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Start from Scratch

The seawater tanks outside Morse’s lab are teeming with colorful starfish and corallimorpharians, exotic creatures similar to sea anemones. But Morse and James Weaver, a postdoc in the lab, are more interested in an unremarkable­-looking rust-colored blob: an orange puffball sponge, a type of sponge that ordinarily lives in rock crevices just off the Santa Barbara coast. If the Venus’s flower basket is the glass cathedral of sponges, this is the straw hut. The shapeless creature appears not to have a skeleton at all; but once the researchers dissolve away the living material of its exterior, a handful of tiny glass needles remain, each only two millimeters long and thinner than a human hair.

Although Morse ultimately wants to understand sponge skeletons that are more complex, these simple needles are a good place to start. Scientists have long known that at the core of the glass needles are strands of proteins, but no one understood what they did or how they related to the ­needles’ construction. So Morse and his colleagues began by isolating the genetic code for one of the proteins–which as a family they came to call “silicateins”–and ran their results through a huge database of known proteins. They weren’t expecting a match, but they found one–immediately. The protein was similar to a protease, an enzyme found in the human intestine that is involved in the breakdown and digestion of food.

“It was very bizarre,” says Weaver. “Why does the protein that templates the formation of the glassy skeleton of a sponge have anything to do with a protease?” The researchers began to suspect that the silicateins did more than merely serve as a passive template. Indeed, they found that unlike any other enzyme previously studied, a silicatein can do double duty. It actively produces building materials such as silicon oxide–in a sense, by digesting compounds in the seawater–and then causes the materials to line up along its length to form the needle-shaped glass of the sponge skeleton. No such enzyme had been discovered, Morse says, “in all the study of biomineralization, which has gone on for a couple of hundred years.”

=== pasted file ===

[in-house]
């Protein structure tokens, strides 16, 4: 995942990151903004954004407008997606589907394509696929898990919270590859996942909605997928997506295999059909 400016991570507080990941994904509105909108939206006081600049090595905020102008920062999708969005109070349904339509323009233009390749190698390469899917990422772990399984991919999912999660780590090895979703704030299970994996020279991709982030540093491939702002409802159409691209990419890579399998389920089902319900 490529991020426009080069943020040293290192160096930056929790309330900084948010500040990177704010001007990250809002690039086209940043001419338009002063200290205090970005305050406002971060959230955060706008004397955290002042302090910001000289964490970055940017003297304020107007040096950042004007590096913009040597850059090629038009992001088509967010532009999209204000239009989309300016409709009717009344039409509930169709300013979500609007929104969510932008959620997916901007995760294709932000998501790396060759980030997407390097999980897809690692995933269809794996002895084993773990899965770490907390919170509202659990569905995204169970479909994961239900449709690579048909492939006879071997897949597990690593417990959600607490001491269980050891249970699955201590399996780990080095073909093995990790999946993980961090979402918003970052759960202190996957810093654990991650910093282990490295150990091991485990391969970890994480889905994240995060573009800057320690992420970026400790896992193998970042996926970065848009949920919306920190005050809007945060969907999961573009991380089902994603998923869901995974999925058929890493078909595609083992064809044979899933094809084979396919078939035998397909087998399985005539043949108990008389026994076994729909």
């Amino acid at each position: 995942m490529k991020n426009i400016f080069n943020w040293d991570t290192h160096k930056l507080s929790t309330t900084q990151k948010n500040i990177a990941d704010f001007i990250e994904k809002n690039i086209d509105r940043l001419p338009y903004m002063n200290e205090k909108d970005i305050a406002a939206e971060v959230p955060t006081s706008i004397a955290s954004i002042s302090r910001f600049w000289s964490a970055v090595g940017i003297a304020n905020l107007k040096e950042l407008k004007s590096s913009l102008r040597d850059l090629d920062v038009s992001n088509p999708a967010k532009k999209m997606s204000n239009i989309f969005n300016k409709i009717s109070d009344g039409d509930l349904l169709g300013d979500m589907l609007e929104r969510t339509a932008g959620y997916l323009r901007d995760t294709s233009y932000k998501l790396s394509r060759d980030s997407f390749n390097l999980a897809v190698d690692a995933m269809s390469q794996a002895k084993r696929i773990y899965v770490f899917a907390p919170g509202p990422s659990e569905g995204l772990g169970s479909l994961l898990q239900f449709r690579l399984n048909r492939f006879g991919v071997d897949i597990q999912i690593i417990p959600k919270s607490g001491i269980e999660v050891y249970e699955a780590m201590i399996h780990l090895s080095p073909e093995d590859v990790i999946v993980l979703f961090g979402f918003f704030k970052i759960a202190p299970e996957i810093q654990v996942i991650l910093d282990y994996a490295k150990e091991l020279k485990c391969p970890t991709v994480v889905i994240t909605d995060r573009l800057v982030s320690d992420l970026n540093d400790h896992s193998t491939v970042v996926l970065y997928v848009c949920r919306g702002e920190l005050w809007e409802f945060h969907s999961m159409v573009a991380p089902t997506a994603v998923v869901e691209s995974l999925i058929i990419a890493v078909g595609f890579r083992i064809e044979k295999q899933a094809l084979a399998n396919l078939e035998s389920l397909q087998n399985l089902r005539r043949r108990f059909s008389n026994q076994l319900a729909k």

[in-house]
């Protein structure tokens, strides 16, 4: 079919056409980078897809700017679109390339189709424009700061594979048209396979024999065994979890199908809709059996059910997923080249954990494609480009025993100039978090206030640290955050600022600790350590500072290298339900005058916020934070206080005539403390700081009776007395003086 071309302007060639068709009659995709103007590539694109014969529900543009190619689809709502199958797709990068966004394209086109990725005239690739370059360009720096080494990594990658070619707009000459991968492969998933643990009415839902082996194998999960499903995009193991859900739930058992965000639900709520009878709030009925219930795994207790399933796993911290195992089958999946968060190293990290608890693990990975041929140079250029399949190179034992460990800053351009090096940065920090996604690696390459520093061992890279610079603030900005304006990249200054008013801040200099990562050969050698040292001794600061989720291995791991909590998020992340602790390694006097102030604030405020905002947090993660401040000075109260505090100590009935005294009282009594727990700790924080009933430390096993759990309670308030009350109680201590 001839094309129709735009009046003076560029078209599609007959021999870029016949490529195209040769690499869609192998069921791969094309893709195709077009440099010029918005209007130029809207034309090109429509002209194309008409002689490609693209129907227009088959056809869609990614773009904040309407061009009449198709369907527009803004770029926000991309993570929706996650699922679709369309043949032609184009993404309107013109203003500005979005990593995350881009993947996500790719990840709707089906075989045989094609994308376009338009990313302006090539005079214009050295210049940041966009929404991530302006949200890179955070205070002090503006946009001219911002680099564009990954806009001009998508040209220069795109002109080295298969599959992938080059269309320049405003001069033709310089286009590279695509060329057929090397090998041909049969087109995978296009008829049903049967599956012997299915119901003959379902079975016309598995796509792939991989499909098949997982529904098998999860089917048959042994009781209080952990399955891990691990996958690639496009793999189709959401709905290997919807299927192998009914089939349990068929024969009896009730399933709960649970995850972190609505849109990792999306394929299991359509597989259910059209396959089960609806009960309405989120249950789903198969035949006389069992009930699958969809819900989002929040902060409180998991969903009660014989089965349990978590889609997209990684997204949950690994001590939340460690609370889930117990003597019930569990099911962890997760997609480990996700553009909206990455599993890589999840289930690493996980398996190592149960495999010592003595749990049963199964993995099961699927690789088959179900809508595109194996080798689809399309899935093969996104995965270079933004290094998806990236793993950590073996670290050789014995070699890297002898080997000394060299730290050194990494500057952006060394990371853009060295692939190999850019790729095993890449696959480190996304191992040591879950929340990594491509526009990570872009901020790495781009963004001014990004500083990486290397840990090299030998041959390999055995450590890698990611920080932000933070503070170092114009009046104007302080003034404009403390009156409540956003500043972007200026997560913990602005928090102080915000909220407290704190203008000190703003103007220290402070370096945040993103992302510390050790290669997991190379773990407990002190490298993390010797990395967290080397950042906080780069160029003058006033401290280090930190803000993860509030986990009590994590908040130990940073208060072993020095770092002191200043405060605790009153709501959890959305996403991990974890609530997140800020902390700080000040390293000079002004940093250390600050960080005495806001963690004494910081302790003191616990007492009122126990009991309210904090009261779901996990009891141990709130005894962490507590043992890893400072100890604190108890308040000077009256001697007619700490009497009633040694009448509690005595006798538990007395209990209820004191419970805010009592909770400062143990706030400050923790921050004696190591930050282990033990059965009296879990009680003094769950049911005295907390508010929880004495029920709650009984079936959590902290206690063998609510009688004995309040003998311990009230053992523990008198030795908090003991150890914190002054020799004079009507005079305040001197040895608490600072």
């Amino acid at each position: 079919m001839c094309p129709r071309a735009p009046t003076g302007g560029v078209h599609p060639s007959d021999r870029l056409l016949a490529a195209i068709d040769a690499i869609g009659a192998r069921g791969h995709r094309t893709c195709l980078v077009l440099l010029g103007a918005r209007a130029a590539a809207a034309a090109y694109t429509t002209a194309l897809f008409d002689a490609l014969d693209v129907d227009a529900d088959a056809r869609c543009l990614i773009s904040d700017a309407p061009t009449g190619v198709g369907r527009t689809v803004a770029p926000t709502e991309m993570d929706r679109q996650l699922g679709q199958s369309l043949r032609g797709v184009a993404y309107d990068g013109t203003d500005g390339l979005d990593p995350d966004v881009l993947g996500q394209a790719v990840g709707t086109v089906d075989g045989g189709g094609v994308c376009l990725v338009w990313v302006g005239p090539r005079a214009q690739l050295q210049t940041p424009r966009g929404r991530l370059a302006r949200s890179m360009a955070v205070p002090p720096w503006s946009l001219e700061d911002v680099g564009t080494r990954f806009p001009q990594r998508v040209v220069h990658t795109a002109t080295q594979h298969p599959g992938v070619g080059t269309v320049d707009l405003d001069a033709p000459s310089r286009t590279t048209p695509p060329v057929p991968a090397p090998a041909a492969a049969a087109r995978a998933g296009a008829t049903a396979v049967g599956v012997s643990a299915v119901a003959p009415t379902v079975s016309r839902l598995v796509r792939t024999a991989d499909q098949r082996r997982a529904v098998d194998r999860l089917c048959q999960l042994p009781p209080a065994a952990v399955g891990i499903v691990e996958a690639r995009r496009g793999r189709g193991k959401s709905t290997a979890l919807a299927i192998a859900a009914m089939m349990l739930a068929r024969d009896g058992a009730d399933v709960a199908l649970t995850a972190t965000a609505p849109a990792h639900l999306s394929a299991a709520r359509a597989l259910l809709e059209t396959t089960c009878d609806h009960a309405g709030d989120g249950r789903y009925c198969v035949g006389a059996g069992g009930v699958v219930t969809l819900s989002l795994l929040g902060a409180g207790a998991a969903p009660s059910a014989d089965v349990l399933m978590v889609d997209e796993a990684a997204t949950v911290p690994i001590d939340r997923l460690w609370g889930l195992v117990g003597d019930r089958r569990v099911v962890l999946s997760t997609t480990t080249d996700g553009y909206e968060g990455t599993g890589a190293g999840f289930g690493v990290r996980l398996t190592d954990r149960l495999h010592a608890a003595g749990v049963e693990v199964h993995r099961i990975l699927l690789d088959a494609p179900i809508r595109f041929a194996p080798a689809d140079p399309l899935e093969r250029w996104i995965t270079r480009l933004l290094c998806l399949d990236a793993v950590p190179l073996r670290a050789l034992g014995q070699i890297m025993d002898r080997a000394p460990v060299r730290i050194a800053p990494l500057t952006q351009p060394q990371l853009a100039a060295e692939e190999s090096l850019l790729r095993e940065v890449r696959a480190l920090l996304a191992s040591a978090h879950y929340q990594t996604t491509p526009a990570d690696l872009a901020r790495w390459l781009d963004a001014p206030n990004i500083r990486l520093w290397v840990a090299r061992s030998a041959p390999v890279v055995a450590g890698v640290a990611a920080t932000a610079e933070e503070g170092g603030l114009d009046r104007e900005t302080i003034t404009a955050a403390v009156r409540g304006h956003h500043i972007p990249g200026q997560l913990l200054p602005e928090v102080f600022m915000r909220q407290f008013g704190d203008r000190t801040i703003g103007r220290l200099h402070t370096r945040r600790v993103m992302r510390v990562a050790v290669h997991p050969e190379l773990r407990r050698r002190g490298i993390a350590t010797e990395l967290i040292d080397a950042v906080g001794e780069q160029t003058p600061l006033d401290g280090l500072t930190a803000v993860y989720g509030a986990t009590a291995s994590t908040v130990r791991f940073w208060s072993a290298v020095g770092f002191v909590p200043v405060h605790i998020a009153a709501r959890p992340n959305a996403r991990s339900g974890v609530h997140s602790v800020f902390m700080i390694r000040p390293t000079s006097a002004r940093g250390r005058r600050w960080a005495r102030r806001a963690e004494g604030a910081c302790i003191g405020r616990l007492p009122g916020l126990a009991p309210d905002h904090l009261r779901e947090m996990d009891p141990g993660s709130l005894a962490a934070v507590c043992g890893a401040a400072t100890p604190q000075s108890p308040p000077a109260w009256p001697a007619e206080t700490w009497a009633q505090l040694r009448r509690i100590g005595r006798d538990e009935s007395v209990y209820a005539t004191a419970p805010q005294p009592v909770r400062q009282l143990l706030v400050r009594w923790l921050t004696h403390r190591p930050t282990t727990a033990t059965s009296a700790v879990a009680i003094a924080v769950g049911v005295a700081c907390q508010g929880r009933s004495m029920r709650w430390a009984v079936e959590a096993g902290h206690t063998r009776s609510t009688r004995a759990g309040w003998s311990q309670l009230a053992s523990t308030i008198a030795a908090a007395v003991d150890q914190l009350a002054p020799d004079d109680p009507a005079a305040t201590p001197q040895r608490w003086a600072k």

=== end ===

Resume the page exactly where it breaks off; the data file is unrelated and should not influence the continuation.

Morse reasoned that if silicateins were so good at producing silicon oxide, they might also be able to produce the types of metal oxides that make good semiconductors in electronics and in some kinds of solar cells. He was right. “At 16 degrees Celsius, the temperature at which the sponge lives in the cool water right offshore from our lab,” Morse says, “this enzyme will catalyze the formation and stabilize the formation of crystal forms of metal-oxide semiconductors that can’t be made conventionally except at very high temperatures.”

The result suggested a less expensive way to make semiconductors at lower temperatures, but there was a potential problem: contamination. “A biologist is ecstatic when they get a purity of, say, 90 percent. A chemist is ecstatic when they get a purity of 99 percent,” says Morley Stone, a biochemist who directs research in biotechnology and materials for the Air Force Research Labs at Wright-Patterson Air Force Base, near Dayton, OH. “But an electronics engineer or someone else who needs to make devices–they want to see materials that have five nines of purity behind them, at least.” He adds, “Oftentimes, when you take these biological approaches, you can grow some interesting things and get some interesting morphologies, but they’re nowhere close to having the end-state purity that you would need in a final device.”

Morse and his colleagues knew that if they hoped to make semiconductor materials for cheap but efficient solar cells, they would probably need a chemical synthesis technique that took its cue from the sponges but avoided the messy biology. The sponge’s secret, they discovered, was that amine and hydroxyl chemical groups in the enzyme produce the silicon oxide and assemble it in the required way. That meant that all the chemicals a new synthesis technique would require could be found in ammonia and water. The researchers found that by mixing molecules containing the metal oxides’ precursors into water, and then exposing the mixture to ammonia gas, they could create thin films of highly crystalline semiconductors–materials useful for electronics. “This is the breakthrough that gets us into the domain of practical usefulness,” Morse says.

Moreover, the crystals have a complex nanostructure that could improve the performance of photovoltaic devices. Near the surface of the water, the concentration of ammonia gas is relatively strong, so this is where the semiconductor crystal starts to form. As the ammonia slowly diffuses deeper into the water, however, it causes crystals to grow down into the mixture, producing a thin film that is not uniform but rather comprises a network of needles or flat plates each merely a few billionths of a meter thick. That network could be the basis for a more efficient solar cell.

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